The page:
L’Orange’s internal investigation confirms that a software “bug” was the cause of the national failure of emergency numbers last week, during which at least five deaths occurred, the operator announced on Friday. According to the findings of the investigation, 11,800 calls, or 11% of the total, were not routed during the blackout on June 2, between 4:45 p.m. and midnight. “This malfunction is the consequence of a bug in the software of calls servers “, That is to say the technical equipment that manages the interconnection between the IP network and the old analog network, Orange said in a statement.
This dysfunction follows “a modernization and capacity increase operation of the network, started at the beginning of May, to respond to the increase in traffic”, announced the former France Telecom, historically responsible for redirecting calls from emergency. On June 2 at the end of the day, numbers 15, 17, 18 and 112 were, for many French people, inaccessible or reachable only after multiple attempts, a breakdown which has unprecedentedly affected the entire territory.
Debate on the emergency numbers system
Orange’s investigation is separate from the “security and integrity control” audit of Orange’s network and services requested by the government, and led by the National Security Systems Agency. information (Anssi); its conclusions are expected within two months. Guillaume Poupard, the general manager of Anssi, had however already confirmed Thursday that a technical failure and not a cyberattack was at the origin of the failure of emergency numbers. “A track ruled out from June 2,” Orange recalled Friday.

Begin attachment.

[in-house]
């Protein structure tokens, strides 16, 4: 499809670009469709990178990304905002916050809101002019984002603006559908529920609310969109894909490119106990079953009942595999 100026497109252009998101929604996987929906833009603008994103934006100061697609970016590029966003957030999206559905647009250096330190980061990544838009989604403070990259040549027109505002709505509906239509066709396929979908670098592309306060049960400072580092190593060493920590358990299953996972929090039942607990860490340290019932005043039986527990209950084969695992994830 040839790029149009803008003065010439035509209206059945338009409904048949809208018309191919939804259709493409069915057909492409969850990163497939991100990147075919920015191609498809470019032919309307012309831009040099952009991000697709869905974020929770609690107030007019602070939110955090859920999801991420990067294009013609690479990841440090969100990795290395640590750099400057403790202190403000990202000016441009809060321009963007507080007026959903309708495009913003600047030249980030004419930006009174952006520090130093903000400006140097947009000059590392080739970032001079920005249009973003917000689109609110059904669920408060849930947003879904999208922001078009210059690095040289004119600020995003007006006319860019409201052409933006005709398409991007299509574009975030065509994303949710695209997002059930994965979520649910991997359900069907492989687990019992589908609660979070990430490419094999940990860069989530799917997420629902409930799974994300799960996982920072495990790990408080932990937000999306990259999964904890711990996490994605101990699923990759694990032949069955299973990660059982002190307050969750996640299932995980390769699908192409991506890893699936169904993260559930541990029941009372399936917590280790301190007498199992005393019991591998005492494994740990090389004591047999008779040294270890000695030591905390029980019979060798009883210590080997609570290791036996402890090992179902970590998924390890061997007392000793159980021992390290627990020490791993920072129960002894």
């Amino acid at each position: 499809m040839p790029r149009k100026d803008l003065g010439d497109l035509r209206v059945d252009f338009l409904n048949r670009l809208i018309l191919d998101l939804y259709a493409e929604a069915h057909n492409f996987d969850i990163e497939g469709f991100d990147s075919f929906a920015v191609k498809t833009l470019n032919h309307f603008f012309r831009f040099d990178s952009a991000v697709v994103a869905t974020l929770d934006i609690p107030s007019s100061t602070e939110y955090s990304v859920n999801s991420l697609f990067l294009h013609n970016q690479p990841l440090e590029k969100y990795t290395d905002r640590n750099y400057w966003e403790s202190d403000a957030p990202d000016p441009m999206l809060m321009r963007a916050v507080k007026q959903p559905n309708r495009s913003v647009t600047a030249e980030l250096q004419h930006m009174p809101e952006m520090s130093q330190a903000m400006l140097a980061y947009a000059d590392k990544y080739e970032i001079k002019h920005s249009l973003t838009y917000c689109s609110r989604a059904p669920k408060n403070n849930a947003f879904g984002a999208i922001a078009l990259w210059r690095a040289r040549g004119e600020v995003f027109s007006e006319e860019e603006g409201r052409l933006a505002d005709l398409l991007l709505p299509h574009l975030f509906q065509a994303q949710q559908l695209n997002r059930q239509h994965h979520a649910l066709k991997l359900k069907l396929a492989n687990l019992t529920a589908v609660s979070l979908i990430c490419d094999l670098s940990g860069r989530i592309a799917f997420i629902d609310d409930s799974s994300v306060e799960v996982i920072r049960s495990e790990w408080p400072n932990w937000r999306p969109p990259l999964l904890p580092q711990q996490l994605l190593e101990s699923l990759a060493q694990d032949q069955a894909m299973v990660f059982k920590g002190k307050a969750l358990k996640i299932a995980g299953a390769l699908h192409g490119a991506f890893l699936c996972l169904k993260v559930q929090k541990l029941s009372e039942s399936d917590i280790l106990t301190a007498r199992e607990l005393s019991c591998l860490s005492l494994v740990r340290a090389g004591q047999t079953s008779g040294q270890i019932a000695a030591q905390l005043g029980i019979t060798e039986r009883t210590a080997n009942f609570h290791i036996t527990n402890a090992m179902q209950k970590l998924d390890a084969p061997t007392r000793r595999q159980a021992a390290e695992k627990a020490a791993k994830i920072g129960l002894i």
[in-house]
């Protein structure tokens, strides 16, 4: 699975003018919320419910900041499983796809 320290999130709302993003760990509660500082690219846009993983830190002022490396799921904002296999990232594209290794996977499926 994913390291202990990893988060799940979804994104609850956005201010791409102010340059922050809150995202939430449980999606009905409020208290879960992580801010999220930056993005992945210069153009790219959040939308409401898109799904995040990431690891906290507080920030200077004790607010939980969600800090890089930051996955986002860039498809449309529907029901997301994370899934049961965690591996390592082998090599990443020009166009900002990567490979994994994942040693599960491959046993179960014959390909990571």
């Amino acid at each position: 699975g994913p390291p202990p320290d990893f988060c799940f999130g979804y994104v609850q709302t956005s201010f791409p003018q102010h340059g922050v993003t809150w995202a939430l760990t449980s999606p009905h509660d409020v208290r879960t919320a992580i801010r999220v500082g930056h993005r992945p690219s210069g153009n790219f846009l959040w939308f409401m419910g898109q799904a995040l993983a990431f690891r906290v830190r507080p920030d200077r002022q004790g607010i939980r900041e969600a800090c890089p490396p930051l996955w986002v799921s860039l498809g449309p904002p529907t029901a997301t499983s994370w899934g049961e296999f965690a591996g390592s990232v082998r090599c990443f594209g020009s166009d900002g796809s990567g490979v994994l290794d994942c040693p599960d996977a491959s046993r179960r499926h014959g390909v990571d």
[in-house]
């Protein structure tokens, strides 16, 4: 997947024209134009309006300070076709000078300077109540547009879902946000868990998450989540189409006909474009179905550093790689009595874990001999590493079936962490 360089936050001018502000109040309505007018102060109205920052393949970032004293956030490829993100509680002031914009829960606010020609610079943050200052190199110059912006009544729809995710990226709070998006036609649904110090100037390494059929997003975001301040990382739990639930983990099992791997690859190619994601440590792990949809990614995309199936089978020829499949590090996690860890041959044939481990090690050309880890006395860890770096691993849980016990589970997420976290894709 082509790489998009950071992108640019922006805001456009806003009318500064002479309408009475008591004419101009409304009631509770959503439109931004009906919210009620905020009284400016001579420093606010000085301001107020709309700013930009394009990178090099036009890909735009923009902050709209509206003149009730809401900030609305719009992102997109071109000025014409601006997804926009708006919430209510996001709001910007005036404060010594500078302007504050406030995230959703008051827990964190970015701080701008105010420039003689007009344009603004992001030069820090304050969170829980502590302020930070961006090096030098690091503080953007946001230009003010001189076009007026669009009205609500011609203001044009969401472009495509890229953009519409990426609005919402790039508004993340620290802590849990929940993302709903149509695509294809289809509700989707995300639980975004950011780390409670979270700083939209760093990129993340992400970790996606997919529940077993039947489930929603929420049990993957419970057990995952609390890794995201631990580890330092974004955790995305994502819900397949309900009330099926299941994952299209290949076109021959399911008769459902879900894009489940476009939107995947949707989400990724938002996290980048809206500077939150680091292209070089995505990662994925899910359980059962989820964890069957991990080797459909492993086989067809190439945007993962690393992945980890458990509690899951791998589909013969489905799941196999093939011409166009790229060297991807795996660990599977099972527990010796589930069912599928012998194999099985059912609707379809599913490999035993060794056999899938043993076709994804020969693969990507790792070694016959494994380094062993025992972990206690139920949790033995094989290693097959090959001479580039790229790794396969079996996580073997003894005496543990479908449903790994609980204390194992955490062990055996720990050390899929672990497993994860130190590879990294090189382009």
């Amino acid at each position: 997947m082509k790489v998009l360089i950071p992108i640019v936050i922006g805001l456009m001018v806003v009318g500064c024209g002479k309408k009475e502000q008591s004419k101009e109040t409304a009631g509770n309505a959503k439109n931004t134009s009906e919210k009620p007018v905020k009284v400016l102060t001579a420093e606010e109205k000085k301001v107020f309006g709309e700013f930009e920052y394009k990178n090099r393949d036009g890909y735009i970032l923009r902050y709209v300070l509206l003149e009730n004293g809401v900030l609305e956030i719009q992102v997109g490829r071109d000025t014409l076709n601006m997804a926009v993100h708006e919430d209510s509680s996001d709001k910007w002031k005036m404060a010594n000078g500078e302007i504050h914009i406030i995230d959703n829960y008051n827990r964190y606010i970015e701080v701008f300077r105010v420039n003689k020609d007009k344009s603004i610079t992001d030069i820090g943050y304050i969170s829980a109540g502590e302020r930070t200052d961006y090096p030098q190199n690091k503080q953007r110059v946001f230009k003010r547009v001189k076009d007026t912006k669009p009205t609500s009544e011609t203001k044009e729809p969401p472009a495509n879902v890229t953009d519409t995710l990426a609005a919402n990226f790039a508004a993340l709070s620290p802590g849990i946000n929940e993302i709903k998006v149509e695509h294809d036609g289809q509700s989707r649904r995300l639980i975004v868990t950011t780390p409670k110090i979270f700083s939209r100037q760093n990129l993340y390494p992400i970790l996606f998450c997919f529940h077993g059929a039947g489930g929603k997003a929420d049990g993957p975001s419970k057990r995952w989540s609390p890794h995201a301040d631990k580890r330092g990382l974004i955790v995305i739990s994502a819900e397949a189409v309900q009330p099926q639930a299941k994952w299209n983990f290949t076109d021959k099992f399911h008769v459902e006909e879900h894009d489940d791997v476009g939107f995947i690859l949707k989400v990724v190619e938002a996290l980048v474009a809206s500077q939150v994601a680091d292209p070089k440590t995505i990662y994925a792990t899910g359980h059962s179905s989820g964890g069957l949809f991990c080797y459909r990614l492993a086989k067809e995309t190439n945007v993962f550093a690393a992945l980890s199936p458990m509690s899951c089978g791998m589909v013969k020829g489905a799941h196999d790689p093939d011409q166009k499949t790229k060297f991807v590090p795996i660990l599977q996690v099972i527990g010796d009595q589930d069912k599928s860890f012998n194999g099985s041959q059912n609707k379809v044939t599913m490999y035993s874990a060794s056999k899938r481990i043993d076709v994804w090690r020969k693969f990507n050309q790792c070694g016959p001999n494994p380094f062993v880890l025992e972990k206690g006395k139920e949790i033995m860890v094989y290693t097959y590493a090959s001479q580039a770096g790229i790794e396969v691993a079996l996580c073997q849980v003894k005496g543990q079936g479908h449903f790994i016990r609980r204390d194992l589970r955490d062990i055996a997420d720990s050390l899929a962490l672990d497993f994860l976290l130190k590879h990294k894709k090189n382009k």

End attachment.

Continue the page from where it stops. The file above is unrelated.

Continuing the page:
The blackout had provoked strong political reactions, and renewed the debate on the system of emergency numbers, which some players want to merge, without it being known whether such a merger would have really made it possible to resolve the failure more quickly. The authorities had set up alternative 10-digit numbers to reach the emergency services, numbers that had to be found on the Internet and on social networks.
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To date, five suspicious deaths have been observed in Morbihan, Haute-Saône, Vendée, Reunion Island and Bouches-du-Rhône as a result of this incident. Among the recommendations of the Orange investigation is the objective of “reducing from two hours to a maximum of thirty minutes” the time taken to trigger a crisis unit in the event of a disruption affecting calls to emergency services or the strengthening of “end-to-end supervision” of vital services and emergency numbers.